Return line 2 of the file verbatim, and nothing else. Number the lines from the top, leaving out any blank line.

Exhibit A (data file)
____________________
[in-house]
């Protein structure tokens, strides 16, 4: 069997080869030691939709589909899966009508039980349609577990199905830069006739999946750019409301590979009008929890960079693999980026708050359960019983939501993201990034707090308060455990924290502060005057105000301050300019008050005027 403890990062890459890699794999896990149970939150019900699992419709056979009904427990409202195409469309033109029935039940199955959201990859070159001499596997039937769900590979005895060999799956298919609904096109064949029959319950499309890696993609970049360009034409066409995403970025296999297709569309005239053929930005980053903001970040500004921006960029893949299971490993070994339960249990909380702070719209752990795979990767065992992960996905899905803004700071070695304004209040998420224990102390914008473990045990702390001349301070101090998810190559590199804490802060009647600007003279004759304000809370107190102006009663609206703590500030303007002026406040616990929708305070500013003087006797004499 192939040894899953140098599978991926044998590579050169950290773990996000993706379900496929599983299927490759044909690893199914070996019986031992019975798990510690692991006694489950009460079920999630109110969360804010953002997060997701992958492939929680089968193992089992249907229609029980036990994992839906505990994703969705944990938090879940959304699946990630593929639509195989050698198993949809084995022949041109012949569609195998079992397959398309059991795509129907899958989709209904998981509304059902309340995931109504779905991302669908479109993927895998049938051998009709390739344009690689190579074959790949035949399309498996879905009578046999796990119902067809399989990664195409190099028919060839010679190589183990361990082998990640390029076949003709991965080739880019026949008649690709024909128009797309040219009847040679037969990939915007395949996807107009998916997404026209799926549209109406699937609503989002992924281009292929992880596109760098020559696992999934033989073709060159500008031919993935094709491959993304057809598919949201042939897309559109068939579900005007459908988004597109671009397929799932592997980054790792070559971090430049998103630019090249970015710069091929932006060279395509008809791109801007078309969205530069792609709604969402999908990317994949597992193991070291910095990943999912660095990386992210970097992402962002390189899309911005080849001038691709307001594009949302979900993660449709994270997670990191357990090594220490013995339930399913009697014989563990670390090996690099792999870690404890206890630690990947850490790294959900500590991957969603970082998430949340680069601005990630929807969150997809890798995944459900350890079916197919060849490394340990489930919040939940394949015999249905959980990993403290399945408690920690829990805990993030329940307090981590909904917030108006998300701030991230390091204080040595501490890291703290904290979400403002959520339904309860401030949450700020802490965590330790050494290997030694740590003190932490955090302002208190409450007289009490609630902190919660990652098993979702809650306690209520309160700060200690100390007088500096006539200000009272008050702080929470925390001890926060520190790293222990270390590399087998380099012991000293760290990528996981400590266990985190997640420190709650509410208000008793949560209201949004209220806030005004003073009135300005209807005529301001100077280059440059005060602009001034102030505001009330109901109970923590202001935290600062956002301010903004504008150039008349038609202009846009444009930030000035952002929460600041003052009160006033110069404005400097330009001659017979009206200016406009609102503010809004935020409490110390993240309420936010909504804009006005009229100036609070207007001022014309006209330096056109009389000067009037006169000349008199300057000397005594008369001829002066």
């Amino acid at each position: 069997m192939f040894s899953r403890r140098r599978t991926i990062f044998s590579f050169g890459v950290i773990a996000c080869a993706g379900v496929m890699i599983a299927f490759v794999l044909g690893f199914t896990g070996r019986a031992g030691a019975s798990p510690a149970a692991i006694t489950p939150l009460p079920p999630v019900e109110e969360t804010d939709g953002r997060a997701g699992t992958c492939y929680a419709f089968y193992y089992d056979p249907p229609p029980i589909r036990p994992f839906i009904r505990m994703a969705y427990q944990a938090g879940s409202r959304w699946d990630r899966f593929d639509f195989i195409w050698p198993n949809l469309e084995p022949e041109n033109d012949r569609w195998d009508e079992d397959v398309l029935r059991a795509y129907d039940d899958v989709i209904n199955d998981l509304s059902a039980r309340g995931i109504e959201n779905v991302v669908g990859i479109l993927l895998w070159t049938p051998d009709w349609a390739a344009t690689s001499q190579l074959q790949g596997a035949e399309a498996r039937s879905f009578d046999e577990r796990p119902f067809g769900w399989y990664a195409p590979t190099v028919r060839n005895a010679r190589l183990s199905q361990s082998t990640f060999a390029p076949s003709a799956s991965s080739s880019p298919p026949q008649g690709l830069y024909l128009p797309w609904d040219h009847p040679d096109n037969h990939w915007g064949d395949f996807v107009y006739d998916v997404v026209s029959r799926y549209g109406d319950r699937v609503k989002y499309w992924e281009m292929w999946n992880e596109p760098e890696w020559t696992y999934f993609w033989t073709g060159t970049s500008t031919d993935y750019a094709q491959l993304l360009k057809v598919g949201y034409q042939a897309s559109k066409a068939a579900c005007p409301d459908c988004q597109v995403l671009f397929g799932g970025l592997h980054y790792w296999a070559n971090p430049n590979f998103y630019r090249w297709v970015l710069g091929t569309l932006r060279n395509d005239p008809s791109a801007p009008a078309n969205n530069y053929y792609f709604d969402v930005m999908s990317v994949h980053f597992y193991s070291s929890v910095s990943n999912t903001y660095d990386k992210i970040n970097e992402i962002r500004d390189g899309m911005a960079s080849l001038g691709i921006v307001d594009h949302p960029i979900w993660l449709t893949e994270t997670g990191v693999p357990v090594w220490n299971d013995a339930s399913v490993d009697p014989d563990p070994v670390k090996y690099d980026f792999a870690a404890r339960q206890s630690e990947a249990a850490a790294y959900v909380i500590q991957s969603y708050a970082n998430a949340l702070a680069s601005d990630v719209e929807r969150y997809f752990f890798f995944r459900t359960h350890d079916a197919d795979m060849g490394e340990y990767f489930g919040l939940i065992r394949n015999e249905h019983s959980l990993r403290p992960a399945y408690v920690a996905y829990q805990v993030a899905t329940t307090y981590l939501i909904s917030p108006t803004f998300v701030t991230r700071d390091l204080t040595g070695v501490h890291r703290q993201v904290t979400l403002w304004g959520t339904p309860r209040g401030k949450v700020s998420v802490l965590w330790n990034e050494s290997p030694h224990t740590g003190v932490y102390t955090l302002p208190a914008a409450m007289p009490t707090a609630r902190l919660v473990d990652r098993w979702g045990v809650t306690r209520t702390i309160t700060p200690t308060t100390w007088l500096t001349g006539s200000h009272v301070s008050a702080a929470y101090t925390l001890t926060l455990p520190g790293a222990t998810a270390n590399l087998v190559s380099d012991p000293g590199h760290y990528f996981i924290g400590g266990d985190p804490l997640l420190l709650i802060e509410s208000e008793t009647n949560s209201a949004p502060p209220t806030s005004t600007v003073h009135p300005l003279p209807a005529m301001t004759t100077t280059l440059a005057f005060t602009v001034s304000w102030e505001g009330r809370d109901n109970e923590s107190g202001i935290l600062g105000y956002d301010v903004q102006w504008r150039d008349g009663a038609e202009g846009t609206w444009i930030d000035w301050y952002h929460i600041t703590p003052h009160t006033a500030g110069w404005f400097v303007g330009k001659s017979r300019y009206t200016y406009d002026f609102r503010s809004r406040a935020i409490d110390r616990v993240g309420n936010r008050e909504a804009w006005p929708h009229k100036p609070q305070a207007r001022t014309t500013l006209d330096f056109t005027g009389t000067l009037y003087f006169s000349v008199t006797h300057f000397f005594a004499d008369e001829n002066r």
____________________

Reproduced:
């Protein structure tokens, strides 16, 4: 069997080869030691939709589909899966009508039980349609577990199905830069006739999946750019409301590979009008929890960079693999980026708050359960019983939501993201990034707090308060455990924290502060005057105000301050300019008050005027 403890990062890459890699794999896990149970939150019900699992419709056979009904427990409202195409469309033109029935039940199955959201990859070159001499596997039937769900590979005895060999799956298919609904096109064949029959319950499309890696993609970049360009034409066409995403970025296999297709569309005239053929930005980053903001970040500004921006960029893949299971490993070994339960249990909380702070719209752990795979990767065992992960996905899905803004700071070695304004209040998420224990102390914008473990045990702390001349301070101090998810190559590199804490802060009647600007003279004759304000809370107190102006009663609206703590500030303007002026406040616990929708305070500013003087006797004499 192939040894899953140098599978991926044998590579050169950290773990996000993706379900496929599983299927490759044909690893199914070996019986031992019975798990510690692991006694489950009460079920999630109110969360804010953002997060997701992958492939929680089968193992089992249907229609029980036990994992839906505990994703969705944990938090879940959304699946990630593929639509195989050698198993949809084995022949041109012949569609195998079992397959398309059991795509129907899958989709209904998981509304059902309340995931109504779905991302669908479109993927895998049938051998009709390739344009690689190579074959790949035949399309498996879905009578046999796990119902067809399989990664195409190099028919060839010679190589183990361990082998990640390029076949003709991965080739880019026949008649690709024909128009797309040219009847040679037969990939915007395949996807107009998916997404026209799926549209109406699937609503989002992924281009292929992880596109760098020559696992999934033989073709060159500008031919993935094709491959993304057809598919949201042939897309559109068939579900005007459908988004597109671009397929799932592997980054790792070559971090430049998103630019090249970015710069091929932006060279395509008809791109801007078309969205530069792609709604969402999908990317994949597992193991070291910095990943999912660095990386992210970097992402962002390189899309911005080849001038691709307001594009949302979900993660449709994270997670990191357990090594220490013995339930399913009697014989563990670390090996690099792999870690404890206890630690990947850490790294959900500590991957969603970082998430949340680069601005990630929807969150997809890798995944459900350890079916197919060849490394340990489930919040939940394949015999249905959980990993403290399945408690920690829990805990993030329940307090981590909904917030108006998300701030991230390091204080040595501490890291703290904290979400403002959520339904309860401030949450700020802490965590330790050494290997030694740590003190932490955090302002208190409450007289009490609630902190919660990652098993979702809650306690209520309160700060200690100390007088500096006539200000009272008050702080929470925390001890926060520190790293222990270390590399087998380099012991000293760290990528996981400590266990985190997640420190709650509410208000008793949560209201949004209220806030005004003073009135300005209807005529301001100077280059440059005060602009001034102030505001009330109901109970923590202001935290600062956002301010903004504008150039008349038609202009846009444009930030000035952002929460600041003052009160006033110069404005400097330009001659017979009206200016406009609102503010809004935020409490110390993240309420936010909504804009006005009229100036609070207007001022014309006209330096056109009389000067009037006169000349008199300057000397005594008369001829002066």